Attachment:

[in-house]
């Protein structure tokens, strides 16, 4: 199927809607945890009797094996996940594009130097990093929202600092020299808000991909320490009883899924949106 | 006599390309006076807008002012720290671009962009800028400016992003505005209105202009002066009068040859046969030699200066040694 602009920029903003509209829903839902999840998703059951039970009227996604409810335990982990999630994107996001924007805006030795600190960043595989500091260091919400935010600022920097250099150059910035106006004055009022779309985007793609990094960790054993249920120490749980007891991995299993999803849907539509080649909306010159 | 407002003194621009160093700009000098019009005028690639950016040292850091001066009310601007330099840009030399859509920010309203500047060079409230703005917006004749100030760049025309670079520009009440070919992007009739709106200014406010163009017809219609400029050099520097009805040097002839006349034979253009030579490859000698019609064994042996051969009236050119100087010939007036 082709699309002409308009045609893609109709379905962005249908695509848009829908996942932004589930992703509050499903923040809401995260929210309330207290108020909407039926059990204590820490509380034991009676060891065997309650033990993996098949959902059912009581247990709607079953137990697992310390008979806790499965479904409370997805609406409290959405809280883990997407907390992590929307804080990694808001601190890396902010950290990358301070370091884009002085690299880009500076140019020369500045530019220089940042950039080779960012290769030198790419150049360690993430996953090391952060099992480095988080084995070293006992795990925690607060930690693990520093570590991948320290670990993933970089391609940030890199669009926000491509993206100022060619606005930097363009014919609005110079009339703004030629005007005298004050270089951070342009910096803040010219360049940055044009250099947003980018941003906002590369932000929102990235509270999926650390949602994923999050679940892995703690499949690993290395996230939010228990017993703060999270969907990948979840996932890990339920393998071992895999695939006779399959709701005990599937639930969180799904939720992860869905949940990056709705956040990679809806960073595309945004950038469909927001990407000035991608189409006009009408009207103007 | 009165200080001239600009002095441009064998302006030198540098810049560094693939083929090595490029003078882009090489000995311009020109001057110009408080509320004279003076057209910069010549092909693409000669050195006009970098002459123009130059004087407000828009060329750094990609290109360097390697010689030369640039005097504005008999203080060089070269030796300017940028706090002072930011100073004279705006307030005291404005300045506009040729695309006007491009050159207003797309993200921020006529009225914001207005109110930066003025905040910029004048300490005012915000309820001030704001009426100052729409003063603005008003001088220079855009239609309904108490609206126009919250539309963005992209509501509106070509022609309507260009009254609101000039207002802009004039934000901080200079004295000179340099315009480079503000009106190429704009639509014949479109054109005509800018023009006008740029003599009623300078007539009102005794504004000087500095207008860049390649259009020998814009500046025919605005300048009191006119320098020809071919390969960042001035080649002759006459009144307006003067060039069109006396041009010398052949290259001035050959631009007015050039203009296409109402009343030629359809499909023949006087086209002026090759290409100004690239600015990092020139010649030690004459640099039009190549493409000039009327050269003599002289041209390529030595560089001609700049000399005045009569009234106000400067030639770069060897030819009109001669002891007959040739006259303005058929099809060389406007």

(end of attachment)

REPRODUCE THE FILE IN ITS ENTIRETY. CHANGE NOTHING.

[in-house]
């Protein structure tokens, strides 16, 4: 199927809607945890009797094996996940594009130097990093929202600092020299808000991909320490009883899924949106 | 006599390309006076807008002012720290671009962009800028400016992003505005209105202009002066009068040859046969030699200066040694 602009920029903003509209829903839902999840998703059951039970009227996604409810335990982990999630994107996001924007805006030795600190960043595989500091260091919400935010600022920097250099150059910035106006004055009022779309985007793609990094960790054993249920120490749980007891991995299993999803849907539509080649909306010159 | 407002003194621009160093700009000098019009005028690639950016040292850091001066009310601007330099840009030399859509920010309203500047060079409230703005917006004749100030760049025309670079520009009440070919992007009739709106200014406010163009017809219609400029050099520097009805040097002839006349034979253009030579490859000698019609064994042996051969009236050119100087010939007036 082709699309002409308009045609893609109709379905962005249908695509848009829908996942932004589930992703509050499903923040809401995260929210309330207290108020909407039926059990204590820490509380034991009676060891065997309650033990993996098949959902059912009581247990709607079953137990697992310390008979806790499965479904409370997805609406409290959405809280883990997407907390992590929307804080990694808001601190890396902010950290990358301070370091884009002085690299880009500076140019020369500045530019220089940042950039080779960012290769030198790419150049360690993430996953090391952060099992480095988080084995070293006992795990925690607060930690693990520093570590991948320290670990993933970089391609940030890199669009926000491509993206100022060619606005930097363009014919609005110079009339703004030629005007005298004050270089951070342009910096803040010219360049940055044009250099947003980018941003906002590369932000929102990235509270999926650390949602994923999050679940892995703690499949690993290395996230939010228990017993703060999270969907990948979840996932890990339920393998071992895999695939006779399959709701005990599937639930969180799904939720992860869905949940990056709705956040990679809806960073595309945004950038469909927001990407000035991608189409006009009408009207103007 | 009165200080001239600009002095441009064998302006030198540098810049560094693939083929090595490029003078882009090489000995311009020109001057110009408080509320004279003076057209910069010549092909693409000669050195006009970098002459123009130059004087407000828009060329750094990609290109360097390697010689030369640039005097504005008999203080060089070269030796300017940028706090002072930011100073004279705006307030005291404005300045506009040729695309006007491009050159207003797309993200921020006529009225914001207005109110930066003025905040910029004048300490005012915000309820001030704001009426100052729409003063603005008003001088220079855009239609309904108490609206126009919250539309963005992209509501509106070509022609309507260009009254609101000039207002802009004039934000901080200079004295000179340099315009480079503000009106190429704009639509014949479109054109005509800018023009006008740029003599009623300078007539009102005794504004000087500095207008860049390649259009020998814009500046025919605005300048009191006119320098020809071919390969960042001035080649002759006459009144307006003067060039069109006396041009010398052949290259001035050959631009007015050039203009296409109402009343030629359809499909023949006087086209002026090759290409100004690239600015990092020139010649030690004459640099039009190549493409000039009327050269003599002289041209390529030595560089001609700049000399005045009569009234106000400067030639770069060897030819009109001669002891007959040739006259303005058929099809060389406007």